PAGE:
I'm planting Daphne near the screened in porch
A friend showed me a plant he loves which was planted by his wife several decades ago. It had sweet smelling flowers and shiney green leaves and after some exploration I learned it's name--Daphne. Daphne means laurel and was sacred to Apollo who chased a nymph of that name and to escape him, she turned into a laurel tree. There are many differenty types of Daphnes and they vary as to their flowering times.
Daphne's small clustered flowers are very fragrant and they can easily fill an entire garden with scent. Daphne blooms in mid-February. There is reason to be cautious about where you plant them. Some varieties are also pretty poisonous, and its flowers, leaves and berries should not be planted or kept near children or pets. The danger is similar to shrubs like azaleas and rhododendrons.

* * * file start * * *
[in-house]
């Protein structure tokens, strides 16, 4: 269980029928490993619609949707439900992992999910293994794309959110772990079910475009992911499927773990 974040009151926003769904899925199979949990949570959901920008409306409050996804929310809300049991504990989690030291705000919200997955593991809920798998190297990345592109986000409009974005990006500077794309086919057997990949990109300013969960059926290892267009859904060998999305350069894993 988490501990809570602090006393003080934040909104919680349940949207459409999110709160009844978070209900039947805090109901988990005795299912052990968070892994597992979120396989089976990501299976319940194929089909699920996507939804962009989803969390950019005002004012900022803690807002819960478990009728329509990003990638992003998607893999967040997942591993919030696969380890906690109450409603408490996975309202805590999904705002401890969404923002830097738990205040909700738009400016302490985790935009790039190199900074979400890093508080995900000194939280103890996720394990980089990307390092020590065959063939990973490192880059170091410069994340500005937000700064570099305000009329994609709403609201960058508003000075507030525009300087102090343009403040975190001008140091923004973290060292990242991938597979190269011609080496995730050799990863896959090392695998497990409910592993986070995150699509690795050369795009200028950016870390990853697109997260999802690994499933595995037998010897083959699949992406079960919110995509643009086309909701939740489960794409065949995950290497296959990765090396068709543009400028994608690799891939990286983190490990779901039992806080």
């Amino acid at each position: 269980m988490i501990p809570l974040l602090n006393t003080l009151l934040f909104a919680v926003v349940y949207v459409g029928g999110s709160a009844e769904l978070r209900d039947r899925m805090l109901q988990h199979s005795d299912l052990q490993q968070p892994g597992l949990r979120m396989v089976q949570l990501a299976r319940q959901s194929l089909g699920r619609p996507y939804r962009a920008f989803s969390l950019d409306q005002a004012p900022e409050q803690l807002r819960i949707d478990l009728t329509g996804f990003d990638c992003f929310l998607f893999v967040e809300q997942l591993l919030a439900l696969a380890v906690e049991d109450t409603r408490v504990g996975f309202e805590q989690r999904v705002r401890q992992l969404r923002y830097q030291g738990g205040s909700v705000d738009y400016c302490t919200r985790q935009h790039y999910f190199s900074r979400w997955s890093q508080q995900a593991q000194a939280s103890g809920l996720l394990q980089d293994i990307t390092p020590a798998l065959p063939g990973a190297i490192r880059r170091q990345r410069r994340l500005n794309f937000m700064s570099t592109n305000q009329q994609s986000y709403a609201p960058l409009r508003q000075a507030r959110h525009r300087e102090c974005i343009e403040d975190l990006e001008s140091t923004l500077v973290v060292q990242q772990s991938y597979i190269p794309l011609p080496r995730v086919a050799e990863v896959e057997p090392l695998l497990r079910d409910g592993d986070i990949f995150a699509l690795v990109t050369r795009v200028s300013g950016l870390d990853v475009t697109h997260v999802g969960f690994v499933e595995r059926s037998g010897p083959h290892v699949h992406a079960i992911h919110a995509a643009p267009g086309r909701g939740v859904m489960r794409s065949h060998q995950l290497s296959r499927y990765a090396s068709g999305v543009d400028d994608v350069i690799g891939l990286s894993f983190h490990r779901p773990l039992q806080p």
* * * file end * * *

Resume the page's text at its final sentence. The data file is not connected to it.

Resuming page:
Daphne cneorum is called the 'Rock Daphne' ' because it is often grown in rockeries. This plant also does well and is very attractive in raised beds or border plantings and as a container plant. I think this is the showiest of all the Daphnes. The April and May rosy-pink flowers absolutely cover the plant, providing a massive flower display, that has a sweet, intense fragrance.
Daphne odora is one of the most popular varieties. It has a bushy growth habit, eventually attaining a height of up to 3 or 4 feet and, if crowded, occasionally taller. In the Pacific Northwest where I am this plant often begins flowering in late February or early March and may continue into April.
Daphne retusa is another nice dwarf variety of evergreen Daphne. The whitish to rosy-purple flowers are fragrant. It's flowers are not as bright as the others, and it may be a little more difficult to find.
Daphnes benefit from an application of lime at planting time. Dolomite lime is especially beneficial because of the sulfate of magnesium it contains. If pruning is needed, the best time is right after they have finished flowering.
I'm hoping by putting Daphne by the screened in porch, the fragrance will waft though the porch and into the house.
At Spirea Daphne
Read More in: Plants
Share this Article with others:
Came straight to this page? Visit Garden Snob for all the latest news.
Posted by Marilyn Renaker at April 18, 2011 3:21 PM